President Donald Trump’s proposed tariffs on car, truck and auto parts imports are getting little public support.
Trump is scheduled to speak at a White House event dedicated to workers at 3 p.m. ET. Watch live in the player above.
Jennifer Thomas, vice president of federal government affairs at the Alliance of Automobile Manufacturers, testified against the levies on Thursday and noted that “our view is shared by over 2,200 comments that were filed before this hearing. In fact, we were only able to find three organizations” that support the idea.
Auto dealers are also coming out against the proposed tariffs.
One of the dealerships that Jeff Crippen owns in Lansing, Michigan, sells only Mazdas, all of which are manufactured in other countries and shipped to the U.S., mainly from Japan. A 25 percent tariff on imported vehicles likely would jack up the cost of those vehicles, some of which are hot-selling SUVs, pricing them out of the market.
But Crippen, partly as a defense mechanism, said he’s not worrying just yet, largely because Trump said a lot of things that don’t become reality. “I don’t know if I believe it’s actually going to happen. Or maybe I don’t want it to happen,” Crippen said. “I’m not too concerned about it yet. I don’t know if I’d be doing anything different anyway.”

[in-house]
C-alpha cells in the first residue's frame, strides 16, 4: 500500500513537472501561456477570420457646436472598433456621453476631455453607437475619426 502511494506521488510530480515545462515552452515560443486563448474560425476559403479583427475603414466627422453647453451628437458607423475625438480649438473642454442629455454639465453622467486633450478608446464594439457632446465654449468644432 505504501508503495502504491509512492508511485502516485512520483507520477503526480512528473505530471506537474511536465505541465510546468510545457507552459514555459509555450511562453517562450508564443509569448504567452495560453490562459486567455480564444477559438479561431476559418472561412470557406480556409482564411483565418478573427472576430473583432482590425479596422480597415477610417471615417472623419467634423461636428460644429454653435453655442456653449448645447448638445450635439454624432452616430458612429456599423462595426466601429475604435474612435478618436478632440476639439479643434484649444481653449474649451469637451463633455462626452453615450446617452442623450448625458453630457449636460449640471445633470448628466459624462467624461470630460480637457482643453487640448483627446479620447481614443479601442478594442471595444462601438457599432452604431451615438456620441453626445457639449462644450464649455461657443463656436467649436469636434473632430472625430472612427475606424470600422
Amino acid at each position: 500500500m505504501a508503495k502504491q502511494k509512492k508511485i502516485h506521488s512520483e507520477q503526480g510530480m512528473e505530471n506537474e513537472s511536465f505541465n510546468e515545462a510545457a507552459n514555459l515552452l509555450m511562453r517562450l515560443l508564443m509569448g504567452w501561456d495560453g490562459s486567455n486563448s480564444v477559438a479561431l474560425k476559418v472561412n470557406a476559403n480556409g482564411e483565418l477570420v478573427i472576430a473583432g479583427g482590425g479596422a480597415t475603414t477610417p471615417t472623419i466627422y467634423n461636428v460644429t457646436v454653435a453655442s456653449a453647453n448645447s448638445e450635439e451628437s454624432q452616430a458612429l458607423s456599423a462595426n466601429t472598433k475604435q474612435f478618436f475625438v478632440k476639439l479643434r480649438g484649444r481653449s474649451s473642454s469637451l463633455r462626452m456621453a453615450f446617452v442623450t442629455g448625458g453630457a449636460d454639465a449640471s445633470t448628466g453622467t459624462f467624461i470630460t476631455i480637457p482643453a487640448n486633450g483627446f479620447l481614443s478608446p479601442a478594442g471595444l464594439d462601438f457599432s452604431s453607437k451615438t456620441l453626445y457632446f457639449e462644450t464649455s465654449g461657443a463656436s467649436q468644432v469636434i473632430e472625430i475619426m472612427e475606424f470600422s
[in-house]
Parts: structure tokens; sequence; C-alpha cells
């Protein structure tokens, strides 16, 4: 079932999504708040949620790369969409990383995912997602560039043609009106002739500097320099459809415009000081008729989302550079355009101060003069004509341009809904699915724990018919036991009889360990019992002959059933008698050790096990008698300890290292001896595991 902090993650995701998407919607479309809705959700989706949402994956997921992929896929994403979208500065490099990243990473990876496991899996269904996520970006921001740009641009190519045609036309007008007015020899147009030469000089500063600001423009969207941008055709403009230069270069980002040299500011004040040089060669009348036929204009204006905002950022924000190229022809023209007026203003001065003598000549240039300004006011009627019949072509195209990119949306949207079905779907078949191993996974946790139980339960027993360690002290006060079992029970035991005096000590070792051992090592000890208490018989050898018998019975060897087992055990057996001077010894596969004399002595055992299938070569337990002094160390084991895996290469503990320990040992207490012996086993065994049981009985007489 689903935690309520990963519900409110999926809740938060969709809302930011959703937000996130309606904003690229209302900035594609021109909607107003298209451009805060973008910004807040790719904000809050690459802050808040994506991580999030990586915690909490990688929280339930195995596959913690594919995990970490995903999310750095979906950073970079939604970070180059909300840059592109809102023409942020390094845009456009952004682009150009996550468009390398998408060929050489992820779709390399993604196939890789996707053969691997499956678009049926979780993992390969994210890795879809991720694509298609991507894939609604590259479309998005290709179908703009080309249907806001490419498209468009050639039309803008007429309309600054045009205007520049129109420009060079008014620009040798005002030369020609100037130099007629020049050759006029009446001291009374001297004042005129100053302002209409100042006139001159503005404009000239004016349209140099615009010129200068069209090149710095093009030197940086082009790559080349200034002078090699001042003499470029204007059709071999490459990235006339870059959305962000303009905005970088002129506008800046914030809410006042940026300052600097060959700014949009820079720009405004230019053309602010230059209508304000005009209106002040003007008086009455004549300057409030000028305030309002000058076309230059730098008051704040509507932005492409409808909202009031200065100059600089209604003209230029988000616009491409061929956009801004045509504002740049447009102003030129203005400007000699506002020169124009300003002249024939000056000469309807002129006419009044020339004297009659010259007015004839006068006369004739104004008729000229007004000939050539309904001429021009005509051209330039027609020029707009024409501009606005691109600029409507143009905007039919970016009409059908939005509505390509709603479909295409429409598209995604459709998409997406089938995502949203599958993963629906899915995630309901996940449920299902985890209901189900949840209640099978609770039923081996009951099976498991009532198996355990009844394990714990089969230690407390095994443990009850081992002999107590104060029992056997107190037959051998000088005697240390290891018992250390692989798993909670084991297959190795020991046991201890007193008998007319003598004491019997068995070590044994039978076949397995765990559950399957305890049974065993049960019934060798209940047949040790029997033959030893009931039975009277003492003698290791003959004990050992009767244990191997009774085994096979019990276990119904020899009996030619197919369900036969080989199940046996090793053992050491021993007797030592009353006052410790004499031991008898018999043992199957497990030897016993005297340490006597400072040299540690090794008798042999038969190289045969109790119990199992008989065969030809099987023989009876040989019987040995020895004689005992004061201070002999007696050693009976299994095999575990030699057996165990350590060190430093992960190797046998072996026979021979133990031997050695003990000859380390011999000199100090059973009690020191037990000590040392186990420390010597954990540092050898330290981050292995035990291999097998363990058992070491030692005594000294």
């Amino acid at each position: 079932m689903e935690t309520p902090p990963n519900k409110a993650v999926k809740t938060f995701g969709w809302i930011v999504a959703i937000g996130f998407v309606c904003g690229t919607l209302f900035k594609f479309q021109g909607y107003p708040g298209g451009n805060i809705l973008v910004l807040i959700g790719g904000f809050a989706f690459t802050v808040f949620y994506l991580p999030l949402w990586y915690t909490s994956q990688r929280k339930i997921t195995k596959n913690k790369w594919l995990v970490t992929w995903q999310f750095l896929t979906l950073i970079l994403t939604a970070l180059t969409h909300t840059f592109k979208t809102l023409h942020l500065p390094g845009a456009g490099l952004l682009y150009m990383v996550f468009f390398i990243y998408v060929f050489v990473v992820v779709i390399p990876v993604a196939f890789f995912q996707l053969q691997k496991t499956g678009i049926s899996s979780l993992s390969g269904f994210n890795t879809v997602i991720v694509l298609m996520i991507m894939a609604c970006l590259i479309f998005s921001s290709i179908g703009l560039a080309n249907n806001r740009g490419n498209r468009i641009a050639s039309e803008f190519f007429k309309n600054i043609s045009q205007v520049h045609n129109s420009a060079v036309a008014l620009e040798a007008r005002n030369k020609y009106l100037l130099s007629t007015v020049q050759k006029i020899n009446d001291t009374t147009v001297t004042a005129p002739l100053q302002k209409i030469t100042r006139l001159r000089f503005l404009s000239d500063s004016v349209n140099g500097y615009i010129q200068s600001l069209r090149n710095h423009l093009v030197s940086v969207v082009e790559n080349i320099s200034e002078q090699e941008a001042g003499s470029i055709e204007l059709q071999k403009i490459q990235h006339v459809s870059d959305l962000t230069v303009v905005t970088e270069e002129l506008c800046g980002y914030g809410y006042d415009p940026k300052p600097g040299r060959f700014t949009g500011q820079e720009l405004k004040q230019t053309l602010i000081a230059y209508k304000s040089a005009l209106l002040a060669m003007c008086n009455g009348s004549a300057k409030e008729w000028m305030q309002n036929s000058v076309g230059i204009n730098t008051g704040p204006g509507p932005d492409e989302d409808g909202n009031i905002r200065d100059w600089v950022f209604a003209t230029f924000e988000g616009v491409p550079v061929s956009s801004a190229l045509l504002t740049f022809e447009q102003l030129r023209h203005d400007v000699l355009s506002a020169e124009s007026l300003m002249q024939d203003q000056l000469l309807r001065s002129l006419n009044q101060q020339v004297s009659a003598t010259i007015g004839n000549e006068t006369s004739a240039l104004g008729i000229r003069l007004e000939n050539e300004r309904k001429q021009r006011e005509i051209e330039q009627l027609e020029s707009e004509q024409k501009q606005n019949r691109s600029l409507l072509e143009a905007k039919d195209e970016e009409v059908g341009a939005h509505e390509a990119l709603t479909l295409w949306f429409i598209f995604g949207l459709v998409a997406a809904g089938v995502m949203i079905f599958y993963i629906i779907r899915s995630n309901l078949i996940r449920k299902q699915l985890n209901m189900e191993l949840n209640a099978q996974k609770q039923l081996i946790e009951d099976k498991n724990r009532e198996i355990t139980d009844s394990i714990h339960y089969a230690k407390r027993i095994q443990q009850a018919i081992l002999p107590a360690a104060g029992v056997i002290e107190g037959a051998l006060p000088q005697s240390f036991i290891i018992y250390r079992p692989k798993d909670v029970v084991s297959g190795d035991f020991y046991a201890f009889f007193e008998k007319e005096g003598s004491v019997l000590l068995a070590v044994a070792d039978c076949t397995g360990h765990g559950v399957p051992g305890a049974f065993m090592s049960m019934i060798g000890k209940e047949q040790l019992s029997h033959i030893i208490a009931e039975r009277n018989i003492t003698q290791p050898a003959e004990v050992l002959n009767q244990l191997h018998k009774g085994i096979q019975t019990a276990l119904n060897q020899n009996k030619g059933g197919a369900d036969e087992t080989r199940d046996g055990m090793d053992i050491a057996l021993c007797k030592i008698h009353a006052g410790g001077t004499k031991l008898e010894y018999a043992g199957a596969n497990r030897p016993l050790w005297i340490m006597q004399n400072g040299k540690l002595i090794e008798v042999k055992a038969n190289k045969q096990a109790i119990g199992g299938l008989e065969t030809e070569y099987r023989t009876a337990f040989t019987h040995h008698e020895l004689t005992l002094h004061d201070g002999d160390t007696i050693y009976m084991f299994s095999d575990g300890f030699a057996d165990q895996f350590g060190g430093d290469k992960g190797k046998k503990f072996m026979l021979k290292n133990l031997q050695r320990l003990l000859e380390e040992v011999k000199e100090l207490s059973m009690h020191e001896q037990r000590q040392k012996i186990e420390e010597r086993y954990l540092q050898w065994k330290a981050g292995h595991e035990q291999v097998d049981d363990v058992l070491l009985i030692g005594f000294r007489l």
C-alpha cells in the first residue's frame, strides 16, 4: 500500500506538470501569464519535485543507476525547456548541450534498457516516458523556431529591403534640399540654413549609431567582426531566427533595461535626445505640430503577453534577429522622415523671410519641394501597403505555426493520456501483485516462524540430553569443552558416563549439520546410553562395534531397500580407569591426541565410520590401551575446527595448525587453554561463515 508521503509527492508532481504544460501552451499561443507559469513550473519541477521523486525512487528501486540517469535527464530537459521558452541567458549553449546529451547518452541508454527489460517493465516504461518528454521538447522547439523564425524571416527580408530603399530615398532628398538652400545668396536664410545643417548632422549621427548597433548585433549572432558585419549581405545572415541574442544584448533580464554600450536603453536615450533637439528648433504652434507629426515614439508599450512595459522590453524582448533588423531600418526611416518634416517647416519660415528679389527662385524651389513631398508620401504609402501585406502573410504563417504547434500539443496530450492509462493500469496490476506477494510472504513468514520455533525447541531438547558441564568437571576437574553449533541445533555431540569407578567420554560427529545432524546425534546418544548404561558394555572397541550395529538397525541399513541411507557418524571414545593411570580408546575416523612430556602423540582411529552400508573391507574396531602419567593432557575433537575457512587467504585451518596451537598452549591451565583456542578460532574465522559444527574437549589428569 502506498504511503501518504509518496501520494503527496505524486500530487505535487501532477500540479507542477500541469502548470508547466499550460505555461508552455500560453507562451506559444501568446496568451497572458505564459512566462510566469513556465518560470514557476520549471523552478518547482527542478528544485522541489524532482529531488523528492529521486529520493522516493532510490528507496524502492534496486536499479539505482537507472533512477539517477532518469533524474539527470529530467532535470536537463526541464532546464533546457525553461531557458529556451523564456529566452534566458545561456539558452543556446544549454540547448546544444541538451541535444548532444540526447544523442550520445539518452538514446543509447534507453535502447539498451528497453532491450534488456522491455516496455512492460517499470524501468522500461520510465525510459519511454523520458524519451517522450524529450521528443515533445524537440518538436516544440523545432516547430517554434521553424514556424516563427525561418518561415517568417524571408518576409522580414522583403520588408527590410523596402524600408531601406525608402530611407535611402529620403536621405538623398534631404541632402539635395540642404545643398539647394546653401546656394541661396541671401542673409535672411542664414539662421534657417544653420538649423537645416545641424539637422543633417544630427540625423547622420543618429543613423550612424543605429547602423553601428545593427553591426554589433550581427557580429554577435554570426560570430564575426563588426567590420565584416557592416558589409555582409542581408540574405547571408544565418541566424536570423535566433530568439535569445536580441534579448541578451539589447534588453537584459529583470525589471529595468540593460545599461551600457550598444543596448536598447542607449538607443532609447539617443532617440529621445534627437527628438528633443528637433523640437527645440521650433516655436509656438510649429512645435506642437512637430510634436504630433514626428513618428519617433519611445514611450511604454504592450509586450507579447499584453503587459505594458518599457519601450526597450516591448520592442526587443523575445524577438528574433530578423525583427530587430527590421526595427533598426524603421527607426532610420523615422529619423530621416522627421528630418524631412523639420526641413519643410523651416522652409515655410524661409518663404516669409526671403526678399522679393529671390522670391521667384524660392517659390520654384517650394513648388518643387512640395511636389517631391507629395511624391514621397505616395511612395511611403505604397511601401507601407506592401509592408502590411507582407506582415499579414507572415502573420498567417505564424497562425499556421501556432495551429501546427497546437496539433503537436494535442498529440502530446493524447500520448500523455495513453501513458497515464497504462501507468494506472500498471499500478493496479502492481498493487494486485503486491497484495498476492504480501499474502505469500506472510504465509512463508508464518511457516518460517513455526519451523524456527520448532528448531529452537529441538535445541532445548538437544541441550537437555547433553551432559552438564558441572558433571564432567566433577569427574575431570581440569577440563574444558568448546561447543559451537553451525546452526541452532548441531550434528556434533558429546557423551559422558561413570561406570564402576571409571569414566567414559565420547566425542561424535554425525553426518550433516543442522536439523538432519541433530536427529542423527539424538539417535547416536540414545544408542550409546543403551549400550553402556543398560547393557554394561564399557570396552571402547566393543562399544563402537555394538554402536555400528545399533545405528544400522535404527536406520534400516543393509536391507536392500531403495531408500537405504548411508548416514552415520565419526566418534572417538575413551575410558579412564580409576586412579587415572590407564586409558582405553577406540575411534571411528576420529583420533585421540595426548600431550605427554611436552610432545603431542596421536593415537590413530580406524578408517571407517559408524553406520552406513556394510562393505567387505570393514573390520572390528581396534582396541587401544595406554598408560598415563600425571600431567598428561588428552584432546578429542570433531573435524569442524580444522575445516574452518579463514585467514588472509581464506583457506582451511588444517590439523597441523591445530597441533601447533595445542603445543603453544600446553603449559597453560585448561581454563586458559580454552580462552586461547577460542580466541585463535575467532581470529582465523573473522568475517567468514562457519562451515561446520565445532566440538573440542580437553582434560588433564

John Hall, a maintenance worker at the Hyundai Motor Manufacturing plant in Montgomery, Alabama, testified that auto imports pose no threat to U.S. national security. “In fact, it’s just the opposite,” he said. Hyundai imports parts that go into its Alabama-built cars.
“New tariffs on automotive imports would have a devastating effect,” Hall said. “I am one of thousands of American workers whose livelihoods would be put at risk by a substantial tariff on automotive goods. It would not be possible to change our supply chain overnight, and a 25 percent tariff on parts would raise production costs at our Alabama factory by about 10 percent annually. This would force us to raise prices and cut production. A lot of Alabamians, my friends and neighbors, could lose their jobs.”